Knowledge Of One Super Continent, Pangaea-The Variscan Orogeny.
Peter Toghill’s Chapter 8 then shows that the closure of the Rheic Ocean at the end of the Carboniferous had profound effects in what is now Britain; but that it had an even wider impact globally in that it formed mountain ranges along the suture-line, including the Appalachians in what is now North America, various mountains in what is now north-west Africa and the Pyrenees and the Urals in what is now Europe, though no such mountains formed in Britain. The closure of this Ocean caused by a widening of the proto-Pacific resulted in there being only one supercontinent and one super-ocean by the end of the Carboniferous Period. Alfred Wegener called these Pangaea and Panthalassa (all land and all sea) and the current configuration of the continents and oceans is the result of the subsequent break-up of Pangaea from Triassic times onwards, and the subsequent movement of continents around the globe caused the appearance of three new oceans the Atlantic, Indian and Southern Oceans.
In Europe, the Varsican orogeny had definite phases, the last being late Carboniferous/Early Permian. Nearer to home the Varsican orogeny caused intense folding and deformation accompanied by slate grade metamorphism over south-west England, with no fold mountains being formed in contrast to those formed by the Caledonian orogeny. This contrast in turn has led to the suggestion that the Rheic Ocean closed mainly as a result of lateral fault movements rather than by head-on continental collision and its associated subduction. In particular, North America had to move a considerable distance laterally to make contact with north-west Africa, then part of Gondwanaland. Deformation in south-west England was followed by the intrusion of a granite batholith dated at 280-270 Ma (early Permian) while similar granite cuts had already deformed late Carboniferous Westphalian strata, so we see that this orogeny is post-Westphalian/pre-Permian.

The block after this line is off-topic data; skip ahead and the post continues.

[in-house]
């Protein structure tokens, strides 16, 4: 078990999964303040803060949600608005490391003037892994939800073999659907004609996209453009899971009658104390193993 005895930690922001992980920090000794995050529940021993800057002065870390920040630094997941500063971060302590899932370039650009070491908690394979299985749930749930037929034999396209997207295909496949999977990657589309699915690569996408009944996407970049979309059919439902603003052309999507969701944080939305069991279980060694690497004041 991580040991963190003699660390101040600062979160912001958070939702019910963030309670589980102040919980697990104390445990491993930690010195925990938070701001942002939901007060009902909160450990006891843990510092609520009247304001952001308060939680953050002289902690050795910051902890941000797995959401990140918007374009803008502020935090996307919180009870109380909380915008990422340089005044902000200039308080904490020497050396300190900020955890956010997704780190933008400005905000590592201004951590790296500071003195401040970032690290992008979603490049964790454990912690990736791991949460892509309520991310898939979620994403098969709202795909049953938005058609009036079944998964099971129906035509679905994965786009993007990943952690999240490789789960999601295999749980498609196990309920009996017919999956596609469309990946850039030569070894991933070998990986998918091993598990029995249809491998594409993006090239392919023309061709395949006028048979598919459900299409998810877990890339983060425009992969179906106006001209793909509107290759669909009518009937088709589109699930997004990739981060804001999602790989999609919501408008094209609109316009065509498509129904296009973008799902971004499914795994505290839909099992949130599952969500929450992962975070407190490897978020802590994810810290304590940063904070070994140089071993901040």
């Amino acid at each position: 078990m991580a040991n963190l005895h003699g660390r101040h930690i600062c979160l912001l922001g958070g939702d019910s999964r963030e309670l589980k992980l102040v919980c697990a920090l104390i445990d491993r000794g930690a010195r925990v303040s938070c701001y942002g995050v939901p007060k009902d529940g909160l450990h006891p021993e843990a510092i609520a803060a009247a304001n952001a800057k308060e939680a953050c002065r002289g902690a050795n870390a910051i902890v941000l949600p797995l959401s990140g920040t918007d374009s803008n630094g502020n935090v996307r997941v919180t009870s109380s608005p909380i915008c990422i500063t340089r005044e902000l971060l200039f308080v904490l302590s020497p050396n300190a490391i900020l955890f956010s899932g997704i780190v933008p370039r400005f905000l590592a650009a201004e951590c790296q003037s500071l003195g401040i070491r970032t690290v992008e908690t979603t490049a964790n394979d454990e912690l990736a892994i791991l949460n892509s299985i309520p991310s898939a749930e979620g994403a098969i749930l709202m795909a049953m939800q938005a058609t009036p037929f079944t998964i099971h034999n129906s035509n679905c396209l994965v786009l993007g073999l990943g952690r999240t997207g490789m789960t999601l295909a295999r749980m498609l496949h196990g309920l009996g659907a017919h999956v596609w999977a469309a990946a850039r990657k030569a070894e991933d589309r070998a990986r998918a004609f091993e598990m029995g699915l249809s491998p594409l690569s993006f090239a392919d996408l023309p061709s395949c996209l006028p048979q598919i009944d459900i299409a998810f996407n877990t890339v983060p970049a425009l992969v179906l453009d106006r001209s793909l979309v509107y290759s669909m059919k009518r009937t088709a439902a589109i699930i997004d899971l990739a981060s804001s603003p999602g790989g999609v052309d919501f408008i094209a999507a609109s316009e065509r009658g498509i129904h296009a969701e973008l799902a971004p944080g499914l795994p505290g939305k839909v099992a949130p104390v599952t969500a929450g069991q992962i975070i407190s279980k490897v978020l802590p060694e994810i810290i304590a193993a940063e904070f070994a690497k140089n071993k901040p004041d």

To a lesser extent this orogeny also affected south Wales, the Mendips and the Forest of Dean where rocks are unmetamorphosed but can be observed to be intensely folded and affected by thrusts, as in Pembrokeshire. Again, north of St George’s Land (an island of red sandstone surrounded by shallow water shelf carbonates which separates north Wales from the English midlands), is also an area of faulting associated with the Varsican orogeny. By the end of the Carboniferous, this orogeny had caused uplift over the whole British area, which then lay within the arid hinterland of Wegener’s Pangaea, but there were no huge mountains, though elsewhere erosion of the Varsican highlands produced the sediment for the rocks of the next geological period, the Permian. Thereafter Peter Toghill provides more detail of the Varsican effects on south-west England, South Wales, the Forest of Dean, the Mendip hills, the Midlands, northern England and Scotland which need not concern us here.